The repetitive meals did start getting a little stale, even for someone like me who loves that kind of thing. This is good if your goal is weight loss, but it wasn’t ideal for my purposes. When you’re trying to smash a ton of calories, a mixture of carbs and fats is definitely easier than fats alone.
What Happens if You Drop Out of Ketosis?
First you should know whether you’re in ketosis in the first place. This means checking your levels of ketone bodies. You can either pee on a stick, measure your breath (which should smell like nail polish remover) or take a blood test.
But as far as I can tell, these tests are unnecessary, or in some cases bullshit. If you’re only eating trace carbs over a period of days or weeks, you’re either in ketosis or you’re dead. Nevermind what the piss-stick tells you.
What about minor diet violations? Let’s say you eat 20g of carbs above the level that would keep you in ketosis. That’s 80 calories, or about 4% of a day’s energy expenditure. So in the worst case, maybe you get bumped out of ketosis for an hour. Then what happens? The carbs are gone, there’s nothing else to metabolise but fat, so you go back into ketosis.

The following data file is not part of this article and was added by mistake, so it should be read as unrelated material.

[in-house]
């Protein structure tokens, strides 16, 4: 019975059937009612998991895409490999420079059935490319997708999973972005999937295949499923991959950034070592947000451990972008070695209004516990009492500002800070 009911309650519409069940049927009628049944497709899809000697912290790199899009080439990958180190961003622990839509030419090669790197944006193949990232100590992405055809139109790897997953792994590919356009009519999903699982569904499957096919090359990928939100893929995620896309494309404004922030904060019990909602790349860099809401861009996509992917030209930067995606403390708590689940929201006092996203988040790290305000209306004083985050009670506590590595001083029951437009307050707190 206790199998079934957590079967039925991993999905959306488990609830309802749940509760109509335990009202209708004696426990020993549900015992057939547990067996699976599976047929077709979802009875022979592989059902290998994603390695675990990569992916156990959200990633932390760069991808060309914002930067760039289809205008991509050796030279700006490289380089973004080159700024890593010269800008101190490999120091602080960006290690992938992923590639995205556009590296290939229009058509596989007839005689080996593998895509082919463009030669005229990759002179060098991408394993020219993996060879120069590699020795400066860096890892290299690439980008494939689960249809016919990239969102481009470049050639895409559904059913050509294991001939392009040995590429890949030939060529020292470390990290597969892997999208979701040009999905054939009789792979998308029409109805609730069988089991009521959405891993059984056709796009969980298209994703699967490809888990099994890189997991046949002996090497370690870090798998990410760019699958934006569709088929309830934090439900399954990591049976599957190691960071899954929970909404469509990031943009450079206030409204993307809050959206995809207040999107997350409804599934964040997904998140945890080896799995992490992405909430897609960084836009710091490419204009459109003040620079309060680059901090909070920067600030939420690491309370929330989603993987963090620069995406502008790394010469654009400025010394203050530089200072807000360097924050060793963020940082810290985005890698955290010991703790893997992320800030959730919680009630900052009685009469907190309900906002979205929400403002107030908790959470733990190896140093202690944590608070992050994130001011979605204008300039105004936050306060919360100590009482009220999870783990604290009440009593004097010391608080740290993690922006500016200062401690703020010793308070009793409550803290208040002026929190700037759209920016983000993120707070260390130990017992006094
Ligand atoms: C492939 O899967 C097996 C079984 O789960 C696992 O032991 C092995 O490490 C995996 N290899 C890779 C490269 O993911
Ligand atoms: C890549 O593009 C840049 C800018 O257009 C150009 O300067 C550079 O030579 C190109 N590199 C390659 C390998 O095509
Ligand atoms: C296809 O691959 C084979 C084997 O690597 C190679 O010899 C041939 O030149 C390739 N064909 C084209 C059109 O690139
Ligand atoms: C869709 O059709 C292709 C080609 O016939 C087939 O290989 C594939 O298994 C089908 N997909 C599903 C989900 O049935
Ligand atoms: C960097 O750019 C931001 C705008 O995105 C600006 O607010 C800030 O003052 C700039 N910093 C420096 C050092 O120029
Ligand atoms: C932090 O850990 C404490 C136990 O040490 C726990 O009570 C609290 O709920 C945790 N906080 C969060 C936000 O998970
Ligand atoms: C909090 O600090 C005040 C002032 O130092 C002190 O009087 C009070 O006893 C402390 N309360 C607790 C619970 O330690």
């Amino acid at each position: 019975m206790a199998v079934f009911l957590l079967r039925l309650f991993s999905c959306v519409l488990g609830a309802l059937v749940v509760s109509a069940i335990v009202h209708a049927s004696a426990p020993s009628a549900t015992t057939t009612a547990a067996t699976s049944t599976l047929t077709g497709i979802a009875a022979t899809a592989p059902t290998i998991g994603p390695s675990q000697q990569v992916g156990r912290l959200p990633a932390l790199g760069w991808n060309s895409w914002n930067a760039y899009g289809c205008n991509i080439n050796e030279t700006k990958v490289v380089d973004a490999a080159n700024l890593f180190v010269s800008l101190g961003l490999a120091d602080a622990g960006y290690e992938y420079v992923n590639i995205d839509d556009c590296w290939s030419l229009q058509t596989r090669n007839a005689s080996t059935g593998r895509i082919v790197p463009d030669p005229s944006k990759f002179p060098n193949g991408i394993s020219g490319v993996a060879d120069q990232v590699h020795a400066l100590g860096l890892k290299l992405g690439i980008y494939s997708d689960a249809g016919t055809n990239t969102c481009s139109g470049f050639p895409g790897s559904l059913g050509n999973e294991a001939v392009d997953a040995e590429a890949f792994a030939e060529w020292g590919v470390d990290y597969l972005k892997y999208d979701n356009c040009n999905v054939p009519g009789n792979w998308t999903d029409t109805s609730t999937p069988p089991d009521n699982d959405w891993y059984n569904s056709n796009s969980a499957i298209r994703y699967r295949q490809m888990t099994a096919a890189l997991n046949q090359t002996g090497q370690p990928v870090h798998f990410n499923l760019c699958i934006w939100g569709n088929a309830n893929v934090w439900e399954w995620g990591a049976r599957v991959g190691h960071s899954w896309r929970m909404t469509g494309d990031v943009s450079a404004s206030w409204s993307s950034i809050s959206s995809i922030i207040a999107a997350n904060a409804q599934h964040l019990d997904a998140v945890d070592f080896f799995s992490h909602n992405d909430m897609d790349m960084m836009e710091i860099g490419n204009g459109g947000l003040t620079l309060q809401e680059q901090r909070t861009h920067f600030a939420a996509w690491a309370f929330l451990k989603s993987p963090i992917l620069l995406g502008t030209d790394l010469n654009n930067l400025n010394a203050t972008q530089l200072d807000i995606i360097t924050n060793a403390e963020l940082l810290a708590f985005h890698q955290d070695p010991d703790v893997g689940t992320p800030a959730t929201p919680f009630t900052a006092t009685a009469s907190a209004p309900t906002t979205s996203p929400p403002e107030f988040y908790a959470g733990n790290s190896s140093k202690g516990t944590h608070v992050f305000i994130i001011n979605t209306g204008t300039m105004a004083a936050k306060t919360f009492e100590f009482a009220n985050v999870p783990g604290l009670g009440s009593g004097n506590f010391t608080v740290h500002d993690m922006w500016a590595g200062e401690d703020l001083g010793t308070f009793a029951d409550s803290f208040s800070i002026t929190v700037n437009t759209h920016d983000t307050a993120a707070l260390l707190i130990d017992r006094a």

Maybe there’s some mechanistic thing I’m missing here, but basically, as long as you’re strictly avoiding non-fibrous carbs, you should be good. (If you’re regularly having ‘cheat days’ and don’t track your macros properly, not so much.)
Results of the Keto Experiment
We’re looking for big, obvious results, or nothing at all: I don’t think it’s worth running keto just to pick up marginal improvements, especially considering they might be random noise or placebo.
On the mental side of things I didn’t track any concrete metrics, so this is purely vibes-based. And the results were…a big fat nothing! I guess I had less post-meal sleepiness? But the changes were nowhere near dramatic enough to write home about.
My autoimmune situation was unchanged. Mildly disappointing, but I knew it was a long shot. Sleep was worse at first, then it normalised. I didn’t track bloodwork so don’t have any more data than that.
Physically, I felt a little deflated with muscles starved of glycogen, but had no problem completing my workouts, and continued gaining strength roughly as planned. My girlfriend was able to do 3km swims without any problems, which was a lot more surprising.
Would I do the Keto Diet Again?